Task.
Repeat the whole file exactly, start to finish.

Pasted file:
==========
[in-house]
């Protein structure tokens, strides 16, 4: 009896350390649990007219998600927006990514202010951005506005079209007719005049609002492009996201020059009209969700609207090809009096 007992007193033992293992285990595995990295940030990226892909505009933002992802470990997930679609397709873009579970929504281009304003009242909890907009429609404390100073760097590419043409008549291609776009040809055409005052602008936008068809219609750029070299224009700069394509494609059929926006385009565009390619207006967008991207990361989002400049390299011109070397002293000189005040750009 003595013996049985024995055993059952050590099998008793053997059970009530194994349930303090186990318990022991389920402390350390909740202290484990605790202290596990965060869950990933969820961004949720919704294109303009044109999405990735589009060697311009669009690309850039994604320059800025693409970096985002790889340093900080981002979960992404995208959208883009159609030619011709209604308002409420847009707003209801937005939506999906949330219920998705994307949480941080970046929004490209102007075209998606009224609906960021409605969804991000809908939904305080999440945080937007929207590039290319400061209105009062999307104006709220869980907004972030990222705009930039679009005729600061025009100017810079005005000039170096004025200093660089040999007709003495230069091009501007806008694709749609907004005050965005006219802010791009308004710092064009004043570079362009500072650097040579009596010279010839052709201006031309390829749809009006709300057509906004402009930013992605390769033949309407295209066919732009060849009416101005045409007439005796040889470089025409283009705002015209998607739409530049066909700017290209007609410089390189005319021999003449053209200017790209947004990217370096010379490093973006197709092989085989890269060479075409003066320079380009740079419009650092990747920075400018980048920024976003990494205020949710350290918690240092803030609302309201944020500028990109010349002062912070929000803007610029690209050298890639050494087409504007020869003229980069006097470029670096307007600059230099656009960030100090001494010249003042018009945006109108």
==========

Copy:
[in-house]
């Protein structure tokens, strides 16, 4: 009896350390649990007219998600927006990514202010951005506005079209007719005049609002492009996201020059009209969700609207090809009096 007992007193033992293992285990595995990295940030990226892909505009933002992802470990997930679609397709873009579970929504281009304003009242909890907009429609404390100073760097590419043409008549291609776009040809055409005052602008936008068809219609750029070299224009700069394509494609059929926006385009565009390619207006967008991207990361989002400049390299011109070397002293000189005040750009 003595013996049985024995055993059952050590099998008793053997059970009530194994349930303090186990318990022991389920402390350390909740202290484990605790202290596990965060869950990933969820961004949720919704294109303009044109999405990735589009060697311009669009690309850039994604320059800025693409970096985002790889340093900080981002979960992404995208959208883009159609030619011709209604308002409420847009707003209801937005939506999906949330219920998705994307949480941080970046929004490209102007075209998606009224609906960021409605969804991000809908939904305080999440945080937007929207590039290319400061209105009062999307104006709220869980907004972030990222705009930039679009005729600061025009100017810079005005000039170096004025200093660089040999007709003495230069091009501007806008694709749609907004005050965005006219802010791009308004710092064009004043570079362009500072650097040579009596010279010839052709201006031309390829749809009006709300057509906004402009930013992605390769033949309407295209066919732009060849009416101005045409007439005796040889470089025409283009705002015209998607739409530049066909700017290209007609410089390189005319021999003449053209200017790209947004990217370096010379490093973006197709092989085989890269060479075409003066320079380009740079419009650092990747920075400018980048920024976003990494205020949710350290918690240092803030609302309201944020500028990109010349002062912070929000803007610029690209050298890639050494087409504007020869003229980069006097470029670096307007600059230099656009960030100090001494010249003042018009945006109108």